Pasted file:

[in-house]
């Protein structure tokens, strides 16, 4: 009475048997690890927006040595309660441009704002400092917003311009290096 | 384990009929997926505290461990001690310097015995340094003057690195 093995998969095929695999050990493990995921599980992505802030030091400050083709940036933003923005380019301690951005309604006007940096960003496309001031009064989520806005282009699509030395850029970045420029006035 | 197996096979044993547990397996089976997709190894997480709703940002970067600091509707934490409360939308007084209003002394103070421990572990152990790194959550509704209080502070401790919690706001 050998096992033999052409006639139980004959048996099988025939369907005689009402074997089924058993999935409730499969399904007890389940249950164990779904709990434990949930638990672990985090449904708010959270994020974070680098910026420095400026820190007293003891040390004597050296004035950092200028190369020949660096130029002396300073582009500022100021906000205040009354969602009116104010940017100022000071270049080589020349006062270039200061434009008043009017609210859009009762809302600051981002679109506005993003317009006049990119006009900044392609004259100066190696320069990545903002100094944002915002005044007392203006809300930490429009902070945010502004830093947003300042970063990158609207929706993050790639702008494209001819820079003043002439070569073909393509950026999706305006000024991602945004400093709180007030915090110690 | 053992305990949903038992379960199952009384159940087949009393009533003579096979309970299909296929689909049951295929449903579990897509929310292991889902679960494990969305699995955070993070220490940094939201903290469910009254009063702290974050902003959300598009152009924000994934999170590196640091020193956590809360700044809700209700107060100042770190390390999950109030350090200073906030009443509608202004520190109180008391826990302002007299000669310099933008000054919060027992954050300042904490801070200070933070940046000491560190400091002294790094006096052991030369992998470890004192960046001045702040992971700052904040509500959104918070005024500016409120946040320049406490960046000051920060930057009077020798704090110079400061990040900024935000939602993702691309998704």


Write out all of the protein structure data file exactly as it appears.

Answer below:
[in-house]
């Protein structure tokens, strides 16, 4: 009475048997690890927006040595309660441009704002400092917003311009290096 | 384990009929997926505290461990001690310097015995340094003057690195 093995998969095929695999050990493990995921599980992505802030030091400050083709940036933003923005380019301690951005309604006007940096960003496309001031009064989520806005282009699509030395850029970045420029006035 | 197996096979044993547990397996089976997709190894997480709703940002970067600091509707934490409360939308007084209003002394103070421990572990152990790194959550509704209080502070401790919690706001 050998096992033999052409006639139980004959048996099988025939369907005689009402074997089924058993999935409730499969399904007890389940249950164990779904709990434990949930638990672990985090449904708010959270994020974070680098910026420095400026820190007293003891040390004597050296004035950092200028190369020949660096130029002396300073582009500022100021906000205040009354969602009116104010940017100022000071270049080589020349006062270039200061434009008043009017609210859009009762809302600051981002679109506005993003317009006049990119006009900044392609004259100066190696320069990545903002100094944002915002005044007392203006809300930490429009902070945010502004830093947003300042970063990158609207929706993050790639702008494209001819820079003043002439070569073909393509950026999706305006000024991602945004400093709180007030915090110690 | 053992305990949903038992379960199952009384159940087949009393009533003579096979309970299909296929689909049951295929449903579990897509929310292991889902679960494990969305699995955070993070220490940094939201903290469910009254009063702290974050902003959300598009152009924000994934999170590196640091020193956590809360700044809700209700107060100042770190390390999950109030350090200073906030009443509608202004520190109180008391826990302002007299000669310099933008000054919060027992954050300042904490801070200070933070940046000491560190400091002294790094006096052991030369992998470890004192960046001045702040992971700052904040509500959104918070005024500016409120946040320049406490960046000051920060930057009077020798704090110079400061990040900024935000939602993702691309998704």